As you think about church planting the first thing that probably comes to mind is people. After all, people are the church and helping people connect with God and one another really is a big part of why we do what we do. As we began to think through our launch here at LifePoint, we were encouraged by some experienced church planters to initially think about leadership in two areas: Staff Team Members and Core Team Members.
Staff team members — I know it’s not always possible but as you make plans for your church launch do everything you can to gather a staff team around you. If you can find one or two people to take a leadership role over each of your key areas it will help you to be more efficient, more effective and more encouraged as you move forward in your launch. As you think about your staff team, we have found that it’s helpful to think about chemistry, competency and character.
Think staff chemistry - Chemistry is super important when you are forming your staff team. While it’s probably unrealistic to expect your staff team members to all be best friends, it is important that you prayerfully choose guys and ladies who work well together, are willing to humbly encourage and challenge one another and who can move forward together with a unified vision.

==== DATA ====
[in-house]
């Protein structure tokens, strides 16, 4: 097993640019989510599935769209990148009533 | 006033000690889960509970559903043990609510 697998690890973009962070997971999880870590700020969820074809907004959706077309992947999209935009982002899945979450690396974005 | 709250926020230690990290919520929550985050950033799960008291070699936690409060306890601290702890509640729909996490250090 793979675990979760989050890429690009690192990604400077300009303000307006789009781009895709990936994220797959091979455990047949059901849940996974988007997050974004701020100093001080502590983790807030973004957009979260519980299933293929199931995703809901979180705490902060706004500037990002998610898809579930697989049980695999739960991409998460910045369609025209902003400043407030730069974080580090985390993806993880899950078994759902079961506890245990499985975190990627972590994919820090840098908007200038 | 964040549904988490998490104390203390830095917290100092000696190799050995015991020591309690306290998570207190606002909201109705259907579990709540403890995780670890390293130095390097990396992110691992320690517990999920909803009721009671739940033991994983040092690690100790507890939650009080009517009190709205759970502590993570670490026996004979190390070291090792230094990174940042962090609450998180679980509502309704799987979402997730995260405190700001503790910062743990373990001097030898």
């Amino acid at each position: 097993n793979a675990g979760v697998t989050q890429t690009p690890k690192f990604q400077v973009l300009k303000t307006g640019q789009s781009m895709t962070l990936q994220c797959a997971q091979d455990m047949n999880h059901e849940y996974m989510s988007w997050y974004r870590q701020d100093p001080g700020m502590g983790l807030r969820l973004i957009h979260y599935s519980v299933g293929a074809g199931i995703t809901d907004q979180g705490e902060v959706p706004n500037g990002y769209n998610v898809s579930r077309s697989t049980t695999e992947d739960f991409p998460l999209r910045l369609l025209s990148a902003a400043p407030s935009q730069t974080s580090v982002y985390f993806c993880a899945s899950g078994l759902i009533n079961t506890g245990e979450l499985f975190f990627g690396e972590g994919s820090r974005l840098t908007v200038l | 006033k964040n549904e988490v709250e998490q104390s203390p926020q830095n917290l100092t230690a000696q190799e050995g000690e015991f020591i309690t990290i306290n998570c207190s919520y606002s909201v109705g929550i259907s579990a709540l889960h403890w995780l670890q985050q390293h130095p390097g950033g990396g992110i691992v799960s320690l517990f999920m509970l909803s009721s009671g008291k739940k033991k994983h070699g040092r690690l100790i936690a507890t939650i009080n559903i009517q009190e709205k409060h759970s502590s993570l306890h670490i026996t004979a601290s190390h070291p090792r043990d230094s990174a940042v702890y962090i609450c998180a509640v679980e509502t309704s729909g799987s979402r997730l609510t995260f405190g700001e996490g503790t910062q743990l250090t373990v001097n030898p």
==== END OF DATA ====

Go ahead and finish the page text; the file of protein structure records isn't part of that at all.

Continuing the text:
Think staff competencies — As you begin to pray through your staff team, I would recommend that you do your best to build a team with skill sets that differ and complement one another rather than skill sets that overlap one another. For instance, as a general rule, it’s better to have one team member who has a strong teaching gift and another team member who has strong administrative or music skills than it is to have two team members who are strong teachers without any administrative or music skills. Complementary skill sets will allow you to each focus on and give specialized oversight to 1–2 key areas which will strengthen the foundation for your launch.